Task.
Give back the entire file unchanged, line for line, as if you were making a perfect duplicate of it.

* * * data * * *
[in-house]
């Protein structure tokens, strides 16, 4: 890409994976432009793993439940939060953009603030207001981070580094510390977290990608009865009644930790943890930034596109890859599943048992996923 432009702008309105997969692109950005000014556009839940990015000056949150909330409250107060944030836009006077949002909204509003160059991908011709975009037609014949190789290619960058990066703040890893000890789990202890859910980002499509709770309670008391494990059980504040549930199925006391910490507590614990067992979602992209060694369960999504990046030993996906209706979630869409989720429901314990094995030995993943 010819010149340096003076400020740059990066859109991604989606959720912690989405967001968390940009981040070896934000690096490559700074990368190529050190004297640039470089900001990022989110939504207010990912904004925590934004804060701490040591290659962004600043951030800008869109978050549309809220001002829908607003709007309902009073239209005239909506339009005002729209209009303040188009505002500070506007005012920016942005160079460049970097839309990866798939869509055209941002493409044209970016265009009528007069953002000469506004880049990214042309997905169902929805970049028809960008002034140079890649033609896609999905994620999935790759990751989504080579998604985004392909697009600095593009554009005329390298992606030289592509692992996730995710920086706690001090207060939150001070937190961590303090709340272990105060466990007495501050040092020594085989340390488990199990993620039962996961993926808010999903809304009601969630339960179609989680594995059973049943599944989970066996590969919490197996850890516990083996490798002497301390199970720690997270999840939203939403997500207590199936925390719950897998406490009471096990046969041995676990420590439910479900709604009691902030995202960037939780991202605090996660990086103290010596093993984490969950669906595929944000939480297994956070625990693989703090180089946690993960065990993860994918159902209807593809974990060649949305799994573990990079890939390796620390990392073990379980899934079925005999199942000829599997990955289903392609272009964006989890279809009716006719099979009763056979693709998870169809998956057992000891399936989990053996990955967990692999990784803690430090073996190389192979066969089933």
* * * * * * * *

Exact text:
[in-house]
């Protein structure tokens, strides 16, 4: 890409994976432009793993439940939060953009603030207001981070580094510390977290990608009865009644930790943890930034596109890859599943048992996923 432009702008309105997969692109950005000014556009839940990015000056949150909330409250107060944030836009006077949002909204509003160059991908011709975009037609014949190789290619960058990066703040890893000890789990202890859910980002499509709770309670008391494990059980504040549930199925006391910490507590614990067992979602992209060694369960999504990046030993996906209706979630869409989720429901314990094995030995993943 010819010149340096003076400020740059990066859109991604989606959720912690989405967001968390940009981040070896934000690096490559700074990368190529050190004297640039470089900001990022989110939504207010990912904004925590934004804060701490040591290659962004600043951030800008869109978050549309809220001002829908607003709007309902009073239209005239909506339009005002729209209009303040188009505002500070506007005012920016942005160079460049970097839309990866798939869509055209941002493409044209970016265009009528007069953002000469506004880049990214042309997905169902929805970049028809960008002034140079890649033609896609999905994620999935790759990751989504080579998604985004392909697009600095593009554009005329390298992606030289592509692992996730995710920086706690001090207060939150001070937190961590303090709340272990105060466990007495501050040092020594085989340390488990199990993620039962996961993926808010999903809304009601969630339960179609989680594995059973049943599944989970066996590969919490197996850890516990083996490798002497301390199970720690997270999840939203939403997500207590199936925390719950897998406490009471096990046969041995676990420590439910479900709604009691902030995202960037939780991202605090996660990086103290010596093993984490969950669906595929944000939480297994956070625990693989703090180089946690993960065990993860994918159902209807593809974990060649949305799994573990990079890939390796620390990392073990379980899934079925005999199942000829599997990955289903392609272009964006989890279809009716006719099979009763056979693709998870169809998956057992000891399936989990053996990955967990692999990784803690430090073996190389192979066969089933």